5. He Was Not a Great Playmaker
Michael Jordan wasn’t a horrible playmaker – although he was often selfish with the ball, he did average about 5 assists per game for his career. Still, his playmaking abilities left much to be desired, as his strategy was often to use his virtuosic scoring to lead his teams to victory, rather than to pass the ball to teammates in order to create difficult switches for the defense. This strategy only worked well when he had Pippen and either Horace Grant or Dennis Rodman to contribute to a deep defensive run, and did not work in the 80s before the Bulls drafted Scottie Pippen.
4. He Constantly Lost in the 1980s
Michael Jordan lost to the Detroit Pistons three straight times in the playoffs from 1987-1990, and never made it to the finals in the era of the “Showtime” Lakers, Bird’s deeply talented roster of Celtics, Erving’s 76ers, and a Utah Jazz team that was in their dominant prime. In the 1980s, NBA teams were much better and much deeper than they were in the 1990s, mostly due to the fact that the 90s were littered with low-quality expansion teams, as previously mentioned in this article.
3. Several Other Players Are Qualified for the Throne
Bill Russell led his team to eleven championships, Wilt Chamberlain actually averaged 50 points and 25 rebounds one season, Magic Johnson could play point guard as well as he could play center, Larry Bird was both an offensive threat and a great playmaker who dominated in the 1980s, and Kareem Abdul-Jabbar is the all-time scoring champion with an equal number of championship rings to MJ and even six MVP trophies on top of that. I am not saying that Michael Jordan is definitively not the greatest NBA player of all time, but there are several other players who could compete for that title. Even Lebron James is a more efficient shooter and better playmaker than Michael ever was.
2. In 1998, the NBA Was Really Bad, Giving the Bulls An Easy Path to Be Number One
The 90s are mistakenly seen as a golden era of basketball – in 1998, the year MJ won his sixth title, there were six teams that did not make it past twenty wins. Wow! That means over 20% of the NBA lost more than sixty games, marking one of the least talented years of NBA basketball in all of sports history. Michael Jordan essentially cake-walked to the playoffs and to the finals that year, as the league was very one-sided in favor of just a few teams.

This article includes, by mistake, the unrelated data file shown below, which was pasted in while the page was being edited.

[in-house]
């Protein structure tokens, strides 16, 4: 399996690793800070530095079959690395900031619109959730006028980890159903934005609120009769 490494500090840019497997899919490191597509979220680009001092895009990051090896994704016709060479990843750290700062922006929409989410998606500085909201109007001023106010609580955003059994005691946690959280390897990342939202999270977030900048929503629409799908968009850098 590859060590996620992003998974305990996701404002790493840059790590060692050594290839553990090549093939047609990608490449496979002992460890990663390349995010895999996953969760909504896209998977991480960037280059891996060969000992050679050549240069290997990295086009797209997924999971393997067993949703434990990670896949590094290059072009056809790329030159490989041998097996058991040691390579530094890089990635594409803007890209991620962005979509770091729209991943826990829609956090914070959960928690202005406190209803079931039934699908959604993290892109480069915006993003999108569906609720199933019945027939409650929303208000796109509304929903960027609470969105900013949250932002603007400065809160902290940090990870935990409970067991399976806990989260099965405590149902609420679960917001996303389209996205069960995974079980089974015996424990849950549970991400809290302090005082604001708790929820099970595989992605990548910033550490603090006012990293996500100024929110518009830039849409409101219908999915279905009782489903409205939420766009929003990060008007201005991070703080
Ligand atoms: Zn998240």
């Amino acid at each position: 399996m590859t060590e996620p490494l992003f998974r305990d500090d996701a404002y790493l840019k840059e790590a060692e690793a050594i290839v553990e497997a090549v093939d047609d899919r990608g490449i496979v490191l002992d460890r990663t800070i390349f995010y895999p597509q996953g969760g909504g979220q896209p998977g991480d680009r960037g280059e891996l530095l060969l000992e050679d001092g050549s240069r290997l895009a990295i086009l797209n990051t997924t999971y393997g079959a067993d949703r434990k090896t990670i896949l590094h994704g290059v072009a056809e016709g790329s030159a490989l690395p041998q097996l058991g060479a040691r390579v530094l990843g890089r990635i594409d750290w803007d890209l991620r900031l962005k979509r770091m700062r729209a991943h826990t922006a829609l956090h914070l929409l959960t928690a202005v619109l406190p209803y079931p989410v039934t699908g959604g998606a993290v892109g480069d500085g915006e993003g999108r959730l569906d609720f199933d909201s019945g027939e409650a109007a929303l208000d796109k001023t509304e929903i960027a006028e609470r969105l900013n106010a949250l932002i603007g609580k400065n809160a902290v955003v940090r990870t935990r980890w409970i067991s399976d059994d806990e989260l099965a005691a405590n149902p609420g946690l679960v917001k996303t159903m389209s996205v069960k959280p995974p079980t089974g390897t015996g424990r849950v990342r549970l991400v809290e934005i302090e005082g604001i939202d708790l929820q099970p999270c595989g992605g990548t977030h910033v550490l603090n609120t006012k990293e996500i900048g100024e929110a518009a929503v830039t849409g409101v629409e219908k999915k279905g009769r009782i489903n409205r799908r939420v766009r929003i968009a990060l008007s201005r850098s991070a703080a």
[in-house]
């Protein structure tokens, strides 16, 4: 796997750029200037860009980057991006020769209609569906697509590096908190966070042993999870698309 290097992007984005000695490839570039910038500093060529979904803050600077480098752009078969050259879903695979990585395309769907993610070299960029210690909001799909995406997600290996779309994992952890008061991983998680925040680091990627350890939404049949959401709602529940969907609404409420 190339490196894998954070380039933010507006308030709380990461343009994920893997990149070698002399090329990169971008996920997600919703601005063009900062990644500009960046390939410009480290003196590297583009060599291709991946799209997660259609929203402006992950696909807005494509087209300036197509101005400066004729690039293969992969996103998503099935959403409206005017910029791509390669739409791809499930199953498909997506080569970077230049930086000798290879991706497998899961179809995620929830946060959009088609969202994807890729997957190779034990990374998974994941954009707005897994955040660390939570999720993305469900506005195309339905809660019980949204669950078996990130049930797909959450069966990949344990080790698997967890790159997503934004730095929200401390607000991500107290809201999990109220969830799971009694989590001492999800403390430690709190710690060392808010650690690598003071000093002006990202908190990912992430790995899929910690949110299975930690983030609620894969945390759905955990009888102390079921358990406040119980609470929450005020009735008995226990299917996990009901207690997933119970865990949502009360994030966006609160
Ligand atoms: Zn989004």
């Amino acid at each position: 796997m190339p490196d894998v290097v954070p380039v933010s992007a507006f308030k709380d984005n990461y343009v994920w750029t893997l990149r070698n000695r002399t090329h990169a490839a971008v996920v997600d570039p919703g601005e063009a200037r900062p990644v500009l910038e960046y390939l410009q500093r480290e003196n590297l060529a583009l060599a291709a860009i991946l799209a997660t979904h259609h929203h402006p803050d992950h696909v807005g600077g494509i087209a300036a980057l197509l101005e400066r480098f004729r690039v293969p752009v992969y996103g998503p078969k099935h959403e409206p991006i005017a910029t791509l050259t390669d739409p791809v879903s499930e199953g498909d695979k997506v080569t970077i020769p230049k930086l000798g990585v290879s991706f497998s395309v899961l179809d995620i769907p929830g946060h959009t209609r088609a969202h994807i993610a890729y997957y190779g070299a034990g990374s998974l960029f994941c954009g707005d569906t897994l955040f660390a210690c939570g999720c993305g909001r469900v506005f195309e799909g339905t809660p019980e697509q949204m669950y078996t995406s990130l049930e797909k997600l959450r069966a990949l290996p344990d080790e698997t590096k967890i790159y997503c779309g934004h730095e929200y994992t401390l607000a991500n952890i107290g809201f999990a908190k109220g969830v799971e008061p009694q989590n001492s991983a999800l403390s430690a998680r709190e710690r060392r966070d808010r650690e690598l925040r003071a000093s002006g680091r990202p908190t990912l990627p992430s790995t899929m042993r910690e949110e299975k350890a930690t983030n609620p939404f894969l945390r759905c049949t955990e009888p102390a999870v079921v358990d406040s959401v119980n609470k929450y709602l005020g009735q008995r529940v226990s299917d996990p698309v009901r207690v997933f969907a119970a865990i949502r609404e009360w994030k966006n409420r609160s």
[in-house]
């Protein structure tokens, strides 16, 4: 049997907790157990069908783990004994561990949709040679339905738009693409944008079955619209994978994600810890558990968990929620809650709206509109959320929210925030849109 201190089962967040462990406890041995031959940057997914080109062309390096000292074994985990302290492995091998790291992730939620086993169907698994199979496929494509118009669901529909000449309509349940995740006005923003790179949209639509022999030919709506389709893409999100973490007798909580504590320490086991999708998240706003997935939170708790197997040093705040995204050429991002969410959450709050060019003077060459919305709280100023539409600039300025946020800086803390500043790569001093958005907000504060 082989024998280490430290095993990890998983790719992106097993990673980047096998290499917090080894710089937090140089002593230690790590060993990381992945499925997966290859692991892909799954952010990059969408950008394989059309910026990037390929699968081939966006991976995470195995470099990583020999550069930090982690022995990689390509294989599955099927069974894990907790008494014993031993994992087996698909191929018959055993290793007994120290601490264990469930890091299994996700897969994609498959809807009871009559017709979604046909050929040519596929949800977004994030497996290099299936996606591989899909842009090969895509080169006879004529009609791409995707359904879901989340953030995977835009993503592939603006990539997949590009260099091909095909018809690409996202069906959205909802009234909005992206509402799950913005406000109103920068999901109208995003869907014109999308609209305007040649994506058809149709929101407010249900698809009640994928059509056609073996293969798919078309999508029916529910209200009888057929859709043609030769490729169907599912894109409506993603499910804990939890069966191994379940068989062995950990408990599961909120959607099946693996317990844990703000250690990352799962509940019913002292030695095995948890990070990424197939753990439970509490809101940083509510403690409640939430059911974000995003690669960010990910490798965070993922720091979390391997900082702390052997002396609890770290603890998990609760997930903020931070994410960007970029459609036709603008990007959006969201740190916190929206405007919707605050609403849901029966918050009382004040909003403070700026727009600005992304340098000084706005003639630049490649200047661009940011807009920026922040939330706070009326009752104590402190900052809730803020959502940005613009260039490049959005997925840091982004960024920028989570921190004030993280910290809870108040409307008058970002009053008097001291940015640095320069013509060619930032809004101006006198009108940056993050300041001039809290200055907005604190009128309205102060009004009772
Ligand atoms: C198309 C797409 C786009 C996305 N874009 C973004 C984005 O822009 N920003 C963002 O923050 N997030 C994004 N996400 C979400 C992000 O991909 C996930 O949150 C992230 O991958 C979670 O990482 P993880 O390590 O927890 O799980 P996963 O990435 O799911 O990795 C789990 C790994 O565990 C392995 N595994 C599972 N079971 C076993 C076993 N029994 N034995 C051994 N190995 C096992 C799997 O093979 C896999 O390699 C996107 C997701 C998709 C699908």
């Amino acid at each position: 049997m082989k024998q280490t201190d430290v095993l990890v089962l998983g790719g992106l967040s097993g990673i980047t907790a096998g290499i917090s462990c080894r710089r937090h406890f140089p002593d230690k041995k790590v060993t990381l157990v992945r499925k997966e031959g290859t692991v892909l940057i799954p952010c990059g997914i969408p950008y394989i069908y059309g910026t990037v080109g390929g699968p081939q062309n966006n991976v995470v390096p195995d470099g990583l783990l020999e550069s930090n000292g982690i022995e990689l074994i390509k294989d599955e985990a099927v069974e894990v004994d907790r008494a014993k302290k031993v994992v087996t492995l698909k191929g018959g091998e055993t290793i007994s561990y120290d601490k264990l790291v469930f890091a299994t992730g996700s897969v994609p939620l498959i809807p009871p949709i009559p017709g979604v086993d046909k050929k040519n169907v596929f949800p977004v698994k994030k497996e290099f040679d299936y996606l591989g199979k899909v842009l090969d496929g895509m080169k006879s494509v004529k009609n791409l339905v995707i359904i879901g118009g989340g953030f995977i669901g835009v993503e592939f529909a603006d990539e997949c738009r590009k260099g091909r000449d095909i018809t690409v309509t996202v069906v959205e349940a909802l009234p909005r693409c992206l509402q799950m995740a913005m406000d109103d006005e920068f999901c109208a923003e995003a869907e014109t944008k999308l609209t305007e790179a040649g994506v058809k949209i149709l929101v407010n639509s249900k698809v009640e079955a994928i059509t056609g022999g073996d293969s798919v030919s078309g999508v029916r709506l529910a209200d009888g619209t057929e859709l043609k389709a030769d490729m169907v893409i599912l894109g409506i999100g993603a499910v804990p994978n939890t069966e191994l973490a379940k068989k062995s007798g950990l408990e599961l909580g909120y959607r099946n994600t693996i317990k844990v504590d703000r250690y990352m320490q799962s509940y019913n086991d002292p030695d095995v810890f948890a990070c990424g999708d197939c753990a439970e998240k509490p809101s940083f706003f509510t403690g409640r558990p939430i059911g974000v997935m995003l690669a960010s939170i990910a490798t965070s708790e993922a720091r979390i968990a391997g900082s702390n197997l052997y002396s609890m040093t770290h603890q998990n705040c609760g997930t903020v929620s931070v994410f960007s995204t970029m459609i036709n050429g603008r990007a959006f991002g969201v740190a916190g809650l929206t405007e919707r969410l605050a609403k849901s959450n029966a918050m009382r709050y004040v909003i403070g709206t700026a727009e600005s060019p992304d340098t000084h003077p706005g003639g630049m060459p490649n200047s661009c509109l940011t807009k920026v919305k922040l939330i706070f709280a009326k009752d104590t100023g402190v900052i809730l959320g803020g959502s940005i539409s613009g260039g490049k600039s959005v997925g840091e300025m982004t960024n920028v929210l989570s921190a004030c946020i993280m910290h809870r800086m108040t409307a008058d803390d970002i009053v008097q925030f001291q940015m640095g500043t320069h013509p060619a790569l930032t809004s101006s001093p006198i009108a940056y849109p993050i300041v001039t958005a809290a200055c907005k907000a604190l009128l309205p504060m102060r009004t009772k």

1. After His First Retirement, His Bulls Were Practically As Good As Before He Retired
When a great player leaves his team, typically the team falls apart after he leaves. This can be seen in a number of instances: when Lebron left the Cavs in 2010, the Cavs record dropped by over 40 wins the following season. When Shaq left the Lakers, they had difficulty making it to the postseason the first few years following his departure. And even as recently as this past season, the Celtics have become a shell of themselves after Pierce and Garnett left.
So when the “greatest player of all time” left the Chicago Bulls after his first retirement, you would imagine they lost by like, at least 20 more games the following season, right?
In actuality, led by the defensive grit of Scottie Pippen, the Bulls dropped only two more games than in the previous season. Yeap, you read that right, two games. With Michael Jordan in the 92-93 season, the Bulls had 57 wins, and in the 93-94 season without Jordan, they had a “paltry” 55 wins. Don’t you think that after the “Greatest Player of All Time” retires, his team would completely sink without him? Think again.